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Gandhara Briefing: Fall Of Kabul, Enforced Disappearances, Afghan Boxers

Former Afghan President Ashraf Ghani. (file photo)
Former Afghan President Ashraf Ghani. (file photo)

Welcome to Gandhara's weekly newsletter. This briefing brings you the best of our reporting from Afghanistan and Pakistan.

If you’re new to the newsletter or haven’t subscribed yet, you can do so here.

Ex-Afghan official on why government fell

Radio Azadi had an exclusive interview with Afghanistan’s former national security adviser. In the hourlong interview, Hamdullah Mohib revealed why President Ashraf Ghani and his closest aides fled Kabul on August 15.

“We had lost control of our army, police, and intelligence forces,” he said. “It would have only created another tragedy for Afghanistan.”

Mohib rejected claims by U.S. and former Afghan officials that Ghani’s escape and reluctance to peacefully transfer power led to the Taliban takeover.

“The Taliban refused to engage in any [serious negotiations] for three years,” he said. “How could they have agreed to such an agreement when they knew that the U.S. withdrawal was almost complete?”

Central Asia’s fragile truce with the Taliban

Bruce Pannier reported on how the Taliban takeover has reverberated around Central Asia.

In the 1990s, Uzbekistan, Tajikistan, Turkmenistan, and Kazakhstan had strenuous ties with the Taliban.

This time, Pannier wrote, the Central Asian states have wagered a truce of sorts with the Taliban, albeit a fragile one.

“The Central Asian governments are even looking beyond Afghanistan, to the subcontinent, the Arabian Sea, and the Indian Ocean, while the Taliban has its attention fixed on Afghanistan’s internal affairs,” he concluded. “At the moment, it appears both sides are getting what they want.”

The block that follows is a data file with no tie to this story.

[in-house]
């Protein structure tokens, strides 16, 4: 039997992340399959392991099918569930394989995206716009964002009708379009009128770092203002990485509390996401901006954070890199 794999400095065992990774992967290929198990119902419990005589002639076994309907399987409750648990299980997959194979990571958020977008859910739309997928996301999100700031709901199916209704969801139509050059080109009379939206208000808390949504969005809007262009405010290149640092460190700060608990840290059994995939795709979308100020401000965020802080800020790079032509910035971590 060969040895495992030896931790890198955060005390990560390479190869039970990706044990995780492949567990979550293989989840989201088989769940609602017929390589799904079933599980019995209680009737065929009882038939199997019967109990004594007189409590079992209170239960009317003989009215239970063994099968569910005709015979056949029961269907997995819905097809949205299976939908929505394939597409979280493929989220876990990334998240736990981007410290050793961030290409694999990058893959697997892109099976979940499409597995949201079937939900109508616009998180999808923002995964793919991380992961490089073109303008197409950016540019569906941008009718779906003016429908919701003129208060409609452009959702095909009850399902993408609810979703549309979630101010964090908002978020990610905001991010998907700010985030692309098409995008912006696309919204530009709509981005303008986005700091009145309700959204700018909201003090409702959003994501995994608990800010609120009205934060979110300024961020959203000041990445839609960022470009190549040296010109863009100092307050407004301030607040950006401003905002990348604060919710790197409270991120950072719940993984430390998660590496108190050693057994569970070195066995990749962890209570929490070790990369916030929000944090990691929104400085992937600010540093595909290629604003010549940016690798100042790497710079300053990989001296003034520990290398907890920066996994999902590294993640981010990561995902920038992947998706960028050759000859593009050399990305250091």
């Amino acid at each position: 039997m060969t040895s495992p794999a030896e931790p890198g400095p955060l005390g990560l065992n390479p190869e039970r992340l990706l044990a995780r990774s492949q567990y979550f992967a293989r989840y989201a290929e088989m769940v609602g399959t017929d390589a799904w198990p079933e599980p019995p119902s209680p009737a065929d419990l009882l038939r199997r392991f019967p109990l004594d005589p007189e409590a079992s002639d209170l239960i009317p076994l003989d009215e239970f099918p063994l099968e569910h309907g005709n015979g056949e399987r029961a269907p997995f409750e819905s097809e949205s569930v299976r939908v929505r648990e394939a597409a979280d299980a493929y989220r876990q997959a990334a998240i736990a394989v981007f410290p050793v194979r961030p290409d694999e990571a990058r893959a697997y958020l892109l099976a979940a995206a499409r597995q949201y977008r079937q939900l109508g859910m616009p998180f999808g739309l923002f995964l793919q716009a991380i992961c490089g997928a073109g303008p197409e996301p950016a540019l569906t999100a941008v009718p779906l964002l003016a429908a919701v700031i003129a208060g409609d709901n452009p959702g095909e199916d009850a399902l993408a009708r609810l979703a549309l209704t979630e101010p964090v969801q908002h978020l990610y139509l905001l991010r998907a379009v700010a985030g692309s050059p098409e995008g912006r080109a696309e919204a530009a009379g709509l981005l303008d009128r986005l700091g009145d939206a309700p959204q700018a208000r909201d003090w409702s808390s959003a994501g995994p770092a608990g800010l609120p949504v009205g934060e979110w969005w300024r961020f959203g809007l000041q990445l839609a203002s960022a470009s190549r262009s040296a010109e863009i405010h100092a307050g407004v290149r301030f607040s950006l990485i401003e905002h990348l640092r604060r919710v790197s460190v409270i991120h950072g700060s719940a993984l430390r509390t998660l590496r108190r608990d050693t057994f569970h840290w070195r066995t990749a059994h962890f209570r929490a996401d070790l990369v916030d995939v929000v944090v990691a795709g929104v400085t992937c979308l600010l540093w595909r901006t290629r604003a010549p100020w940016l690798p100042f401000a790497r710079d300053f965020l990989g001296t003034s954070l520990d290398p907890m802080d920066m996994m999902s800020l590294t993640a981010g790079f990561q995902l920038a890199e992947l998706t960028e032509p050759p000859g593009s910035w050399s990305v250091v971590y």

Pakistan’s enforced disappearances

Pakistan continues to grapple with the issue of enforced disappearances. Throngs of demonstrators turned out in Islamabad this week to protest the practice, which critics say has been used by authorities to stifle dissent.

Rights groups allege that more than 8,000 people have been arbitrarily detained by Pakistan's security agencies over the past two decades.

A high-profile example is prominent human rights activist Idris Khattak, who disappeared two years ago when Pakistani intelligence agents bundled the 58-year-old into a car in broad daylight and whisked him away to an unknown location. He was a vocal critic of Pakistan’s powerful military.

Now, following a secret trial, a military court has convicted Khattak of espionage and leaking sensitive information to a foreign intelligence agency, sentencing him to 14 years in prison, his family and lawyer say. His whereabouts are still unknown.

His daughter, Talia, told Radio Mashaal that they are extremely worried about him. “First they took my father and then they disappeared him,” she said. “Now they have found him guilty but haven’t said what evidence they have against him.”

Afghan boxers choose exile over Taliban rule